Zion National Park's Must-See Sights & Activities

Plan a visit to the awe-inspiring Zion National Park, where you can experience spectacular slot canyons, soaring sandstone buttes, and otherworldly hoodoos. Scott Turner, author of "Hike the Parks: Zion & Bryce Canyon National Parks," shares some of the top must-sees that should make your list.
Scott Turner Scott Turner
Author of "Hike the Parks: Zion & Bryce Canyon National Parks"
February 06, 2020

While much of Zion’s scenery is best viewed on foot, there are a number of must-see destinations that visitors can enjoy with only a modest amount of walking. Of course, nobody can talk about “must-see” activities in Zion without mentioning its two most famous hikes—Angels Landing and The Narrows. This list will give you a sense of how to prioritize your agenda for a first-time visit while also giving you ideas for subsequent visits.

Early morning light along the banks of La Verkin Creek. Photo by Scott Turner.

Kolob Canyons

At this isolated and usually quiet corner of Zion National Park, various tributaries of La Verkin Creek have carved distinct finger canyons bound by soaring red sandstone buttes into the western edge of the Kolob Terrace. The hiking trails in this section tend to receive less visitation, and the La Verkin Creek Trail leads to one of the largest freestanding arches in the world, Kolob Arch. If you aren’t in the mood for a hike, stop at the Kolob Canyons viewpoint at the end of Kolob Canyons Road to survey the finger canyons.

Kolob Arch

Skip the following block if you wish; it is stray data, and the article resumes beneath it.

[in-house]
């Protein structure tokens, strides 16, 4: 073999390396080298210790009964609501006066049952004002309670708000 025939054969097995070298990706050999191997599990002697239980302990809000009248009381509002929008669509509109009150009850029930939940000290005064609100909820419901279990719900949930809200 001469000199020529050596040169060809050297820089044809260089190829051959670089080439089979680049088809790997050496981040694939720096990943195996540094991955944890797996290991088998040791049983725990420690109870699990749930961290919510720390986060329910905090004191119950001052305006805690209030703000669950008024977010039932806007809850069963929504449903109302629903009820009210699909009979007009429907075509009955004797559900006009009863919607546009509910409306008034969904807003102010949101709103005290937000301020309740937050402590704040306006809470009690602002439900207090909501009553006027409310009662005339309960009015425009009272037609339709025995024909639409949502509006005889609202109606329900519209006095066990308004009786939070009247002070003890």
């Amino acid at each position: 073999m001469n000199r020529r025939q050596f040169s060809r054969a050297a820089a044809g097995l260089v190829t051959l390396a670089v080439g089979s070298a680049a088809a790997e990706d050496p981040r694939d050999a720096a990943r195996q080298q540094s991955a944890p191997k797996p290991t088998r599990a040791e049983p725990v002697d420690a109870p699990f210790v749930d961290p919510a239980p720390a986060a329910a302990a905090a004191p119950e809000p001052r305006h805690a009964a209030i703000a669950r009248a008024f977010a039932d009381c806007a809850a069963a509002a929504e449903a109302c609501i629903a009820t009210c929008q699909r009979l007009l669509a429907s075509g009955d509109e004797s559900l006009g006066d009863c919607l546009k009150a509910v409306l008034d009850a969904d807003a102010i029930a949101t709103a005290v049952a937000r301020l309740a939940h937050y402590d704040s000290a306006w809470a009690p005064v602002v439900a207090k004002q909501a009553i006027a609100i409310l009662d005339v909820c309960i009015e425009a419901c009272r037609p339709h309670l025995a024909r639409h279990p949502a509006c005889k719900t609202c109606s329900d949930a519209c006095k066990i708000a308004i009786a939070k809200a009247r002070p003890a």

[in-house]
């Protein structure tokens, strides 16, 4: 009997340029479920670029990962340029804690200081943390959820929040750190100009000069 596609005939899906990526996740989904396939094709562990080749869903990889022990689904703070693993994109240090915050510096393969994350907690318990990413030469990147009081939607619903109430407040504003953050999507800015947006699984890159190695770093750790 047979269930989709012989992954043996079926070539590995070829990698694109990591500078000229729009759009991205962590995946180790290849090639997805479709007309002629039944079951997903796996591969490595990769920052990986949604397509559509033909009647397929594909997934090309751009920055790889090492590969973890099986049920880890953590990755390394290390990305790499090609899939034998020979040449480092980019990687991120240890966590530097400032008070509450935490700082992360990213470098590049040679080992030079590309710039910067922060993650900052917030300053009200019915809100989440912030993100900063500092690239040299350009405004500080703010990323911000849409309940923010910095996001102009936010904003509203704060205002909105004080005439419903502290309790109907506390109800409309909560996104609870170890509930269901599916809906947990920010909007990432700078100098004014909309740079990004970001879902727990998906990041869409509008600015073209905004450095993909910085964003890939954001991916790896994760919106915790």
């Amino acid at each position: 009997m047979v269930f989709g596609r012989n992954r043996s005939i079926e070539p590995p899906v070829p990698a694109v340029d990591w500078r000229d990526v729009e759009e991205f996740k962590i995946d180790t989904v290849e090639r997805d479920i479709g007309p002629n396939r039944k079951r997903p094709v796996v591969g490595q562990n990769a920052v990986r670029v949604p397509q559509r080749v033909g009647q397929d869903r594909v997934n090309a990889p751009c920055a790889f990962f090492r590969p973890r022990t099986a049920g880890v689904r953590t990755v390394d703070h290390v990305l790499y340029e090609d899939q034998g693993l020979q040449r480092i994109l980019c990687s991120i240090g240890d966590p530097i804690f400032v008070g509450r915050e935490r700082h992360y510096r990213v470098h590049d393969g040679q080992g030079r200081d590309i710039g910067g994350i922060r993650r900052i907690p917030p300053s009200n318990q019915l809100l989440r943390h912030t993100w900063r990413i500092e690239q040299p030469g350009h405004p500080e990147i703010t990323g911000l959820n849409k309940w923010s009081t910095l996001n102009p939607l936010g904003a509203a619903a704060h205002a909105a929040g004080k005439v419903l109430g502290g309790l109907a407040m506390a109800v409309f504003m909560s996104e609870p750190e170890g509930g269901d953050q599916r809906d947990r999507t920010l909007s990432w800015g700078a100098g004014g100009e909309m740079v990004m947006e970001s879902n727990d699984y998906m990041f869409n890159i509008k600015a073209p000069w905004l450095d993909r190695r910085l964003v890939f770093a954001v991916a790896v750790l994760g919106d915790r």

Distance: 14 miles (22.5 km)

Elevation gain: 1800 feet (550 m)

High point: 6077 feet (1852 m)

Difficulty: Strenuous

Trail surface: Dirt and occasional soft sand

Map: USGS 7.5-min Kolob Arch

Notes: Suitable for backpacking (permit required); no restroom at trailhead

Tucked deep within a side canyon feeding into La Verkin Creek Canyon stands one of the world’s largest freestanding arches: Kolob Arch, spanning 287 feet high above a heavily wooded grotto. This route, along the La Verkin Creek Trail, offers either an easy backpacking trip or a strenuous day hike through the spacious, quiet confines of La Verkin Creek and Timber Creek Canyons.

Angels Landing viewed from the West Rim Trail above Scout Landing. Photo by Scott Turner.

Lava Point

This lofty volcanic promontory surveys a vast landscape of plateaus incised by deep canyons. The views alone are worth the trip, but the drive along Kolob Terrace is worth taking even if you don’t go all the way to the point. Several groves of aspen, along with vast thickets of Gambel oak and maple, create a beautiful fall color display beginning in early October and lasting into early November. Several trailheads along Kolob Terrace Road, including the Right Fork, Left Fork, Hop Valley, Wildcat Canyon, and West Rim Trailheads, provide opportunities for long hiking trips or short strolls to stretch the legs.

A particularly heart-stopping stretch of trail at Angels Landing. Photo by Scott Turner.

Angels Landing


Distance: 5.4 miles (8.7 km)

Elevation gain: 1800 feet (550 m)

High point: 5790 feet (1765 m)

Difficulty: Challenging

Trail surface: Pavement and a narrow, rocky ridge

Map: USGS 7.5-min Temple of Sinawava

Notes: Day use only; dangerous exposure from steep cliffs; not suitable for children; restroom at trailhead

This world-famous summit ascent climbs away from the Virgin River into the cool confines of Refrigerator Canyon before following the knife-edge of Angels Landing’s summit ridge. Acrophobes will shy away from the thousand-foot drops on either side of the narrow ridge, especially since hikers rely on chains bolted into the rock to maintain balance and footing. Families be warned! This is an especially dangerous route for children.

A blast of Utah sunshine cuts through the gloom. Photo by Scott Turner.

Zion Narrows


Distance: Up to 9 miles (14.5 km)

Elevation gain: Up to 350 feet (100 m)

High point: 4728 feet (1441 m)

Difficulty: Strenuous

Trail surface: The Virgin River

Map: USGS 7.5-min Temple of Sinawava

Notes: Difficult terrain; restroom at trailhead